Many years ago a member of my quilt guild brought in a pattern for pillow cases and invited us to make them as Christmas gifts for members of the military. The response was great. Problem was, the pattern was very simple and all the seams were raw edged on the inside of the case. This bothered me because I knew they would not wear as well with those exposed seams. On the way home I began to noodle on this and, since I don’t own a serger, I had to come up with another option. I harkened back to my days of garment sewing and knew the case itself could be sewn with French Seams. But how to do the seam between the case and the cuff??? An idea came to me and I couldn’t wait to get home and try it. It worked, so I made a new handout to share with my guild and called it the Enclosed Seam Pillow Case.
I shared it at the next meeting and many of us had a great time making pillow cases. The following month one of our members came up to me with a handout she’d printed off the internet. The author was using the same technique I came up with, but was calling it the “hot dog roll” technique. This made me smile. Someone else had come up with the same idea, just a different name! Either way – it works!
In early December this year, one of my Open Lab students asked if I’d do a refresher demo on the cases, because she wanted to make Christmas gifts. It was about time I made my grandkids new ones too – so I did the demo and many students participated:
Great job ladies!
Here are my instructions for making pillow cases. Many of you probably know how to make them, but you may enjoy some of the additional helpful hints I’m including 🙂 . I’m hoping this post might be just in time for you to make a few for Christmas gifts too.
Enclosed Seam Pillow Cases
Supplies: ¾ yard main fabric, ¼ yard cuff fabric and a 1 ½” accent strip (pressed in half lengthwise). Make sure the main and cuff fabrics are squared up to the right size and not just the way they were cut at the store. Things will just fit better this way.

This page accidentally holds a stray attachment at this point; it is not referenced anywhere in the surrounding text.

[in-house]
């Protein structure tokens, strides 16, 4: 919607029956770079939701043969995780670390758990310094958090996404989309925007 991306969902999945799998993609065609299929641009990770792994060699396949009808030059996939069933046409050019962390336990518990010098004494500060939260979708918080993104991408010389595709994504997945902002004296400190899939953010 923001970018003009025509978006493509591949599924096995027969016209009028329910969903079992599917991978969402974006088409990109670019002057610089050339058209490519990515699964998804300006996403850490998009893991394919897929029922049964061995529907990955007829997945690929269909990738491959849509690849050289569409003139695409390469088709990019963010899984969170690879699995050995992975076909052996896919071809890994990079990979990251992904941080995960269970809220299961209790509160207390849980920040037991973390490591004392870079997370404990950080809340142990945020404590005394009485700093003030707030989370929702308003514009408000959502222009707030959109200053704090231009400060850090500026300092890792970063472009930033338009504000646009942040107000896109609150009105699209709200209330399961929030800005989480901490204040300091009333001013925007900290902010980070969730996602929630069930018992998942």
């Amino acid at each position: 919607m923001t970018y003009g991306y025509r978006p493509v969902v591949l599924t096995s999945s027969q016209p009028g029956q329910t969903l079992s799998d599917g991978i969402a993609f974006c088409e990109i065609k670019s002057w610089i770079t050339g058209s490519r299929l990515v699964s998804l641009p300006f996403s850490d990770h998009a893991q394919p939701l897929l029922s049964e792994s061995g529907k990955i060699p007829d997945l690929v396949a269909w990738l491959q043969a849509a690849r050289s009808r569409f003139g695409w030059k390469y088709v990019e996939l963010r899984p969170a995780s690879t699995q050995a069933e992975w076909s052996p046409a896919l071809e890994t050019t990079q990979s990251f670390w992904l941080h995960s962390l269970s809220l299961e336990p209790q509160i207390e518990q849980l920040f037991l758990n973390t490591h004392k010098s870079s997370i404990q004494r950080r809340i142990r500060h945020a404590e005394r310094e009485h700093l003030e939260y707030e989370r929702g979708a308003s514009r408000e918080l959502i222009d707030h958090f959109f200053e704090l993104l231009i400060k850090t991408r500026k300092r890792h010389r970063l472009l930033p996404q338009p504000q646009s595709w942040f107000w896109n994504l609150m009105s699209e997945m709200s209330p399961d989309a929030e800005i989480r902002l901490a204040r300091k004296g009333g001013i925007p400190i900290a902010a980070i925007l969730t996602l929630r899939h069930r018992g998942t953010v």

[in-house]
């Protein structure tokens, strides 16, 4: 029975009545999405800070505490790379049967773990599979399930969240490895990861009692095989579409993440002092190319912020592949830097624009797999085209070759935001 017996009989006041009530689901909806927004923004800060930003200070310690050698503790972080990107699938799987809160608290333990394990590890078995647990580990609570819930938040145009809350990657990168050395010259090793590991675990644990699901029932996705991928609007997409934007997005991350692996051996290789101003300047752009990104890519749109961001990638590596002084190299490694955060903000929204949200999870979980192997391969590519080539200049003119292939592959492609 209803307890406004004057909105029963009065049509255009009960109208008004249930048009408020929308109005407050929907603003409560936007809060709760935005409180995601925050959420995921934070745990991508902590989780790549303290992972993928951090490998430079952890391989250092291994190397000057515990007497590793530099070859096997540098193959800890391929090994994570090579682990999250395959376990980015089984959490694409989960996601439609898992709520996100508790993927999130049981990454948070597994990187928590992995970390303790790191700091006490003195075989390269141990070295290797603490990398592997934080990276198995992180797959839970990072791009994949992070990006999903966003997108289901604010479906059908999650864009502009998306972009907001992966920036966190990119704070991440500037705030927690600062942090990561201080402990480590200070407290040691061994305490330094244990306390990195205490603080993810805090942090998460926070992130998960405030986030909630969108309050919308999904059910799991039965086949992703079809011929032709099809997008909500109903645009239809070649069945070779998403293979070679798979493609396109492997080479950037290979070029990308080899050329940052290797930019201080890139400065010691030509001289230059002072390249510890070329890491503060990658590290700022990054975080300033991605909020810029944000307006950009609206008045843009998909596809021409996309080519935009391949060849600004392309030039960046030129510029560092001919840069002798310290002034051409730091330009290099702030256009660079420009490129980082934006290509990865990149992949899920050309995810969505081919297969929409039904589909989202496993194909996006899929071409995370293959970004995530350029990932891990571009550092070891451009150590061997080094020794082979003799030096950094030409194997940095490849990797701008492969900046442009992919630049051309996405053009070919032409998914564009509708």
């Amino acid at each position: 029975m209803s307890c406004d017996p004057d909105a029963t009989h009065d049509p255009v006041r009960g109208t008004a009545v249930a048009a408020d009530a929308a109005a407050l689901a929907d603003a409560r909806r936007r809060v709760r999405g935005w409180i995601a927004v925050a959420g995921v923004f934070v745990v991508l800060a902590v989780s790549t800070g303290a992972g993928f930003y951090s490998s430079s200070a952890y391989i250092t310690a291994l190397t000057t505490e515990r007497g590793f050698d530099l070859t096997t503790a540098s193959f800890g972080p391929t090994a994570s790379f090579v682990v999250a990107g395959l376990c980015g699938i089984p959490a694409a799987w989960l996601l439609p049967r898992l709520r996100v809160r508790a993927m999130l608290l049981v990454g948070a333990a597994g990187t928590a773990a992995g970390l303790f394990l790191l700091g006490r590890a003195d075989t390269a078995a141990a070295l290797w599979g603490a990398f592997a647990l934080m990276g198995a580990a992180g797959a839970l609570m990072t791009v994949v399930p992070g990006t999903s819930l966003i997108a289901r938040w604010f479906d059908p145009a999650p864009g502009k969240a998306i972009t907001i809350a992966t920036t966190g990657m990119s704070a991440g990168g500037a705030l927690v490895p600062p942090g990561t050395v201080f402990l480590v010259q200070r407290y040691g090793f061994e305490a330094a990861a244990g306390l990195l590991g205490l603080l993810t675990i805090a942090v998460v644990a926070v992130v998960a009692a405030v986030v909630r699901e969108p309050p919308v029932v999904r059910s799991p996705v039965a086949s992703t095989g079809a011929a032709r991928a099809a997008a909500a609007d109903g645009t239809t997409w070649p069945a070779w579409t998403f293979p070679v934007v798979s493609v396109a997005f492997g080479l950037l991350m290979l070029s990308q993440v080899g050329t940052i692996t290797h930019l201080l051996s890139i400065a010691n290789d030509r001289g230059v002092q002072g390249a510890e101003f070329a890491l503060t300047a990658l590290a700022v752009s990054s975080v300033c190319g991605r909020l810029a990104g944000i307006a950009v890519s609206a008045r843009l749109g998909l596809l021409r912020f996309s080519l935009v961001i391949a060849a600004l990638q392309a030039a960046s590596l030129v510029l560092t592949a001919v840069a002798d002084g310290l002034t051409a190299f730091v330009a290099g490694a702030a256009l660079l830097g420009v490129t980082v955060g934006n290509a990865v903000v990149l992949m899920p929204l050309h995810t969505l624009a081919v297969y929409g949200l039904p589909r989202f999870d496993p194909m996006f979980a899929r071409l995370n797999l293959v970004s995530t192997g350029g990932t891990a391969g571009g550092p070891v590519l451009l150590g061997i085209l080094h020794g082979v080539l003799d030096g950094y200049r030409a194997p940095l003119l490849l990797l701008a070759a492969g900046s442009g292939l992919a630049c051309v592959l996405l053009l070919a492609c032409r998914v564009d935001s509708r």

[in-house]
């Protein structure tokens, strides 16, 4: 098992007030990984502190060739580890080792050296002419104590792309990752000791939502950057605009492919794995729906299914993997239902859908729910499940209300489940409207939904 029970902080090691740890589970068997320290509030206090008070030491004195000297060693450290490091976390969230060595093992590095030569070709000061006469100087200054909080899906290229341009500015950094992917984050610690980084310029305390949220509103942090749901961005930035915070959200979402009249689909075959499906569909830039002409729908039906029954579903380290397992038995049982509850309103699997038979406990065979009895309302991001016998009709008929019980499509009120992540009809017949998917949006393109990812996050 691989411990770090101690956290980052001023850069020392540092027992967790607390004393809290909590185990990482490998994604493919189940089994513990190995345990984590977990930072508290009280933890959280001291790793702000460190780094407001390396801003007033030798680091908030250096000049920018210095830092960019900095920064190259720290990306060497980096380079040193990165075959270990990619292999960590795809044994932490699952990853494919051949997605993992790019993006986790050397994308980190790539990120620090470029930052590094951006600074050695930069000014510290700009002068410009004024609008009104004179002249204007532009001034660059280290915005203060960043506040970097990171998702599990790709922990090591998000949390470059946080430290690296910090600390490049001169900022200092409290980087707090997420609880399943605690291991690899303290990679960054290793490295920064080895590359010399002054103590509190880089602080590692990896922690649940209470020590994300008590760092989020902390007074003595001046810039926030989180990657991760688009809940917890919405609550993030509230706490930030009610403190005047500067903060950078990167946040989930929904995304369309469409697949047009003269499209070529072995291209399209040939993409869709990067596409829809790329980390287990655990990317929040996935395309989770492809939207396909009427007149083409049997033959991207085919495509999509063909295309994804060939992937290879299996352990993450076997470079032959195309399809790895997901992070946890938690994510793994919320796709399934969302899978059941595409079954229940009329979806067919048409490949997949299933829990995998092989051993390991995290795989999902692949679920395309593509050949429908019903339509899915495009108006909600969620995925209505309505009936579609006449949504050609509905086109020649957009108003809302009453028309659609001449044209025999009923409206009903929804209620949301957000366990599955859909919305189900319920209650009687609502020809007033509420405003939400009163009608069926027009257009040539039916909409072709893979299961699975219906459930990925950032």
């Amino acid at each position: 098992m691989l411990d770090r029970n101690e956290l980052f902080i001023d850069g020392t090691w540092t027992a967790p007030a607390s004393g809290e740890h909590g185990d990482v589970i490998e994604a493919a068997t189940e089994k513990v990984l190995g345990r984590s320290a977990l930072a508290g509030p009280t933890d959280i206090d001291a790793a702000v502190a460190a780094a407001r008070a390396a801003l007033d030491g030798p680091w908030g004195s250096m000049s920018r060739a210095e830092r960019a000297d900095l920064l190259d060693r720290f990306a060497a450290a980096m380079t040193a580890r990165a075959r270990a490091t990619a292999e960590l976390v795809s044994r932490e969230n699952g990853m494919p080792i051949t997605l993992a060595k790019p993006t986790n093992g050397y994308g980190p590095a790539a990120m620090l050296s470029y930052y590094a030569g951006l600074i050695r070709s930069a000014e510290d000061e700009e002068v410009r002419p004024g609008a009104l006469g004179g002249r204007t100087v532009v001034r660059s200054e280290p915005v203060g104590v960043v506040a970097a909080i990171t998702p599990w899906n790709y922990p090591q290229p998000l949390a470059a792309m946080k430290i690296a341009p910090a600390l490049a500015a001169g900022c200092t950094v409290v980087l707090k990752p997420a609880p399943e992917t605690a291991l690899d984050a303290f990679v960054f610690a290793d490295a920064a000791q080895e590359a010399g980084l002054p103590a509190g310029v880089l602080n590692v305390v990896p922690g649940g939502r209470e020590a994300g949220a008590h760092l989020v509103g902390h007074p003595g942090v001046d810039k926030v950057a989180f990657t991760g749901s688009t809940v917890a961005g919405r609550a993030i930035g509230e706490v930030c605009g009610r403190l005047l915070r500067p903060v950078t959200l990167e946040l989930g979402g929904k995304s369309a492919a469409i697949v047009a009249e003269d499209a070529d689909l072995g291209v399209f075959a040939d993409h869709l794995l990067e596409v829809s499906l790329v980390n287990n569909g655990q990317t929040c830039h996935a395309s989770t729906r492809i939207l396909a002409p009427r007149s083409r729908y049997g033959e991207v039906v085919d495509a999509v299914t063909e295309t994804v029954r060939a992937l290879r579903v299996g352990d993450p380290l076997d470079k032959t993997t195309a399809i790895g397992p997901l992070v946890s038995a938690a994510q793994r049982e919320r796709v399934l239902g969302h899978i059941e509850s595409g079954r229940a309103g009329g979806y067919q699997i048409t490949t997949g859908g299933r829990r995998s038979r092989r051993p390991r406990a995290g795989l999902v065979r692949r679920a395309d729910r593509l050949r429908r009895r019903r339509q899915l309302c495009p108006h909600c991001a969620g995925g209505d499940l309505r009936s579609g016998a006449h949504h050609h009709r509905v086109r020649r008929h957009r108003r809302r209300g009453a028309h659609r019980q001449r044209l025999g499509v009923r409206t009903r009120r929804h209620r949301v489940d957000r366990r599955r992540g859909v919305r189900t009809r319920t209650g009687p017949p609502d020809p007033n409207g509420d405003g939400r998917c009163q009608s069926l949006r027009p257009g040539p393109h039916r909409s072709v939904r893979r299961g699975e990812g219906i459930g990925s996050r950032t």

• Place the main fabric right side up on your work surface, with a cut edge laid out horizontally in front of you.
• Lay the raw edges of the accent strip along this cut edge and pin about every 8″ (flower head pins).
• Lay one long cut edge of the cuff fabric, right sides together with the other raw edges and pin in between the previous pins (ball head pins – I have my reasons for pinning this way and I’ve used different pin heads so you can see the difference).
• Flip this entire unit over so the cuff is against the work surface, and the wrong side of the main fabric is facing up.
• Roll up the main fabric until you see the cuff peeking through from underneath.
• Bring the remaining cut edge of the cuff fabric up to the other raw edges and re-pin each of the pins through all the layers. Be sure the main fabric doesn’t get caught in this pinning.
• Sew with a 3/8″ seam allowance. If you are using flannel, you can strengthen the seam with an added line of zig-zag stitching in the seam allowance. Be sure to backstitch at both ends to secure.
• Turn this tube right sides out. Press.
• Rotary cut the selvedges off both sides of the unit, making sure the cuts are straight and the angles remain at 90 degrees.
• To make the French Seams: Fold the case, wrong sides together, and pin along the two unfinished sides.
Sew with a ¼” seam allowance. Sewing through the cuff seam can be difficult. I can usually make it through on this seam, going slow and with a bit of tugging from behind (stay tuned for hints to sew it the second time).
Trim off all three corners (don’t forget the one at the end of the cuff).
I like to trim the seam allowance at the cuff seam to 1/8″ at this time.
• Turn the case wrong side out, push out the corners, press and pin.
• Sew these two edges one more time, this time using a 3/8″ seam allowance to enclose all the raw edges, and backstitching at each end. If you can’t sew through the thickness at the cuff seam, leave that area open, and once the rest of the seam is complete, go back and fill in the seam using a zipper foot to avoid the thickness.
• Turn right side out and press. DONE!
My tip for trimming the corner at the cuff (5 pictures back) gets rid of any loose threads peeking out of the seam at the finished cuff edge.
And here are the ones I’ve made for my family this year.
I hadn’t tried flannel before, and I like it!
I love to give homemade gifts to my loved ones! What homemade gifts are you working on? Did you make pillow cases this year? I’d love to see pictures! Please send them to me at .